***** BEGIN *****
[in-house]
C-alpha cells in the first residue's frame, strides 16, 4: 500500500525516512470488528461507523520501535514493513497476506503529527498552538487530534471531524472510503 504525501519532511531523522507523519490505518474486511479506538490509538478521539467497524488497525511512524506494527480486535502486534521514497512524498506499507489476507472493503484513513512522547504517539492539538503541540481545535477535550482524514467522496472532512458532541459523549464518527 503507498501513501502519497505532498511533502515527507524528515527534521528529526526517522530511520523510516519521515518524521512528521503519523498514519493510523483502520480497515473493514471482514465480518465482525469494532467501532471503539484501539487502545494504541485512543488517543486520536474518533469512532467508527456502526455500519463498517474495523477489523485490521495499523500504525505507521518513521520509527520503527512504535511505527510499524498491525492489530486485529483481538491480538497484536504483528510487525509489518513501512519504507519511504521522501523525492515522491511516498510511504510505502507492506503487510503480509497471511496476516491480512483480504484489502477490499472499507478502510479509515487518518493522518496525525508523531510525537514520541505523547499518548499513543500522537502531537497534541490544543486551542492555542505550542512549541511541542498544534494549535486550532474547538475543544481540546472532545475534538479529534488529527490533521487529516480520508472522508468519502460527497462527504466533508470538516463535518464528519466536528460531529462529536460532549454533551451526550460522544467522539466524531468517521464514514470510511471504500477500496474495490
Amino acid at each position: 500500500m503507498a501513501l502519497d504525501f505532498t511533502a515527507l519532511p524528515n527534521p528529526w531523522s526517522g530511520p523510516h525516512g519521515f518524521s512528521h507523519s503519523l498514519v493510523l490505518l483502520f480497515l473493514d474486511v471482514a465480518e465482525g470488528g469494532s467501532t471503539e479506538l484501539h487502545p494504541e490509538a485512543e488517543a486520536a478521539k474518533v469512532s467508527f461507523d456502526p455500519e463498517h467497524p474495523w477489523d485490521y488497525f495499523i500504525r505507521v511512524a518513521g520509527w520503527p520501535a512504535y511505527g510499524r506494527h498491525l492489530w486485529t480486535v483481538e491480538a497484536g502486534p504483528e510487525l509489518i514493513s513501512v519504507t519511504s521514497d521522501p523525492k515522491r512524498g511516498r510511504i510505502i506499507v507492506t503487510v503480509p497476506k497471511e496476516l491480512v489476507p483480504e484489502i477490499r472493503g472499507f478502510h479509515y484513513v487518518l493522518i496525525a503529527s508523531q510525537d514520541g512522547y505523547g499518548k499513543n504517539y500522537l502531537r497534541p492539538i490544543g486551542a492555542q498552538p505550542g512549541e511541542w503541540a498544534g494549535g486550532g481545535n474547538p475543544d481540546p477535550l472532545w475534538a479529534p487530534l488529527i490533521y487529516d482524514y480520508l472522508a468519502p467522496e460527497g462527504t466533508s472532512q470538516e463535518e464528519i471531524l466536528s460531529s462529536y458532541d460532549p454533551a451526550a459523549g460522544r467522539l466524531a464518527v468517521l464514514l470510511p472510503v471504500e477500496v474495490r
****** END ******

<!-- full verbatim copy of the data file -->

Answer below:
[in-house]
C-alpha cells in the first residue's frame, strides 16, 4: 500500500525516512470488528461507523520501535514493513497476506503529527498552538487530534471531524472510503 504525501519532511531523522507523519490505518474486511479506538490509538478521539467497524488497525511512524506494527480486535502486534521514497512524498506499507489476507472493503484513513512522547504517539492539538503541540481545535477535550482524514467522496472532512458532541459523549464518527 503507498501513501502519497505532498511533502515527507524528515527534521528529526526517522530511520523510516519521515518524521512528521503519523498514519493510523483502520480497515473493514471482514465480518465482525469494532467501532471503539484501539487502545494504541485512543488517543486520536474518533469512532467508527456502526455500519463498517474495523477489523485490521495499523500504525505507521518513521520509527520503527512504535511505527510499524498491525492489530486485529483481538491480538497484536504483528510487525509489518513501512519504507519511504521522501523525492515522491511516498510511504510505502507492506503487510503480509497471511496476516491480512483480504484489502477490499472499507478502510479509515487518518493522518496525525508523531510525537514520541505523547499518548499513543500522537502531537497534541490544543486551542492555542505550542512549541511541542498544534494549535486550532474547538475543544481540546472532545475534538479529534488529527490533521487529516480520508472522508468519502460527497462527504466533508470538516463535518464528519466536528460531529462529536460532549454533551451526550460522544467522539466524531468517521464514514470510511471504500477500496474495490
Amino acid at each position: 500500500m503507498a501513501l502519497d504525501f505532498t511533502a515527507l519532511p524528515n527534521p528529526w531523522s526517522g530511520p523510516h525516512g519521515f518524521s512528521h507523519s503519523l498514519v493510523l490505518l483502520f480497515l473493514d474486511v471482514a465480518e465482525g470488528g469494532s467501532t471503539e479506538l484501539h487502545p494504541e490509538a485512543e488517543a486520536a478521539k474518533v469512532s467508527f461507523d456502526p455500519e463498517h467497524p474495523w477489523d485490521y488497525f495499523i500504525r505507521v511512524a518513521g520509527w520503527p520501535a512504535y511505527g510499524r506494527h498491525l492489530w486485529t480486535v483481538e491480538a497484536g502486534p504483528e510487525l509489518i514493513s513501512v519504507t519511504s521514497d521522501p523525492k515522491r512524498g511516498r510511504i510505502i506499507v507492506t503487510v503480509p497476506k497471511e496476516l491480512v489476507p483480504e484489502i477490499r472493503g472499507f478502510h479509515y484513513v487518518l493522518i496525525a503529527s508523531q510525537d514520541g512522547y505523547g499518548k499513543n504517539y500522537l502531537r497534541p492539538i490544543g486551542a492555542q498552538p505550542g512549541e511541542w503541540a498544534g494549535g486550532g481545535n474547538p475543544d481540546p477535550l472532545w475534538a479529534p487530534l488529527i490533521y487529516d482524514y480520508l472522508a468519502p467522496e460527497g462527504t466533508s472532512q470538516e463535518e464528519i471531524l466536528s460531529s462529536y458532541d460532549p454533551a451526550a459523549g460522544r467522539l466524531a464518527v468517521l464514514l470510511p472510503v471504500e477500496v474495490r